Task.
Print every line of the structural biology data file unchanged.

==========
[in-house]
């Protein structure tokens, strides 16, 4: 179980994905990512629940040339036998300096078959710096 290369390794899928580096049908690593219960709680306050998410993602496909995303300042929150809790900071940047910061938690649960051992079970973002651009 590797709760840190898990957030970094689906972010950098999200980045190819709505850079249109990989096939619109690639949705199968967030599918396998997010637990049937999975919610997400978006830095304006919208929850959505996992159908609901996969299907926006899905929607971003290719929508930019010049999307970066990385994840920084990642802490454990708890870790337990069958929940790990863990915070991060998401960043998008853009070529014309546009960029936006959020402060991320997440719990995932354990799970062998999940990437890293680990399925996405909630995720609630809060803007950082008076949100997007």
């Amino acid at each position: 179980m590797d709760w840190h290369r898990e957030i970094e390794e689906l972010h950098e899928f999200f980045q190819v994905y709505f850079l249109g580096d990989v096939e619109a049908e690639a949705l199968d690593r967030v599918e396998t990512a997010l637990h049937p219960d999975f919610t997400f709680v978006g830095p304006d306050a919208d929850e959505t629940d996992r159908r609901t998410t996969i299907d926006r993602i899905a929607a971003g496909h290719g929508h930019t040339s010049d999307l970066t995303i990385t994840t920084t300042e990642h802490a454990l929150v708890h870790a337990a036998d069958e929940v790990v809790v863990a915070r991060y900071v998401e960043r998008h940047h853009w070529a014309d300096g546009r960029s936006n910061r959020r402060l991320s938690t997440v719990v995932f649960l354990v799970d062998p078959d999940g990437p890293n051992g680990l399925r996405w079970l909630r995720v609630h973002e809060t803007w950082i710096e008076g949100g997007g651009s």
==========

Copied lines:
[in-house]
């Protein structure tokens, strides 16, 4: 179980994905990512629940040339036998300096078959710096 290369390794899928580096049908690593219960709680306050998410993602496909995303300042929150809790900071940047910061938690649960051992079970973002651009 590797709760840190898990957030970094689906972010950098999200980045190819709505850079249109990989096939619109690639949705199968967030599918396998997010637990049937999975919610997400978006830095304006919208929850959505996992159908609901996969299907926006899905929607971003290719929508930019010049999307970066990385994840920084990642802490454990708890870790337990069958929940790990863990915070991060998401960043998008853009070529014309546009960029936006959020402060991320997440719990995932354990799970062998999940990437890293680990399925996405909630995720609630809060803007950082008076949100997007």
């Amino acid at each position: 179980m590797d709760w840190h290369r898990e957030i970094e390794e689906l972010h950098e899928f999200f980045q190819v994905y709505f850079l249109g580096d990989v096939e619109a049908e690639a949705l199968d690593r967030v599918e396998t990512a997010l637990h049937p219960d999975f919610t997400f709680v978006g830095p304006d306050a919208d929850e959505t629940d996992r159908r609901t998410t996969i299907d926006r993602i899905a929607a971003g496909h290719g929508h930019t040339s010049d999307l970066t995303i990385t994840t920084t300042e990642h802490a454990l929150v708890h870790a337990a036998d069958e929940v790990v809790v863990a915070r991060y900071v998401e960043r998008h940047h853009w070529a014309d300096g546009r960029s936006n910061r959020r402060l991320s938690t997440v719990v995932f649960l354990v799970d062998p078959d999940g990437p890293n051992g680990l399925r996405w079970l909630r995720v609630h973002e809060t803007w950082i710096e008076g949100g997007g651009s």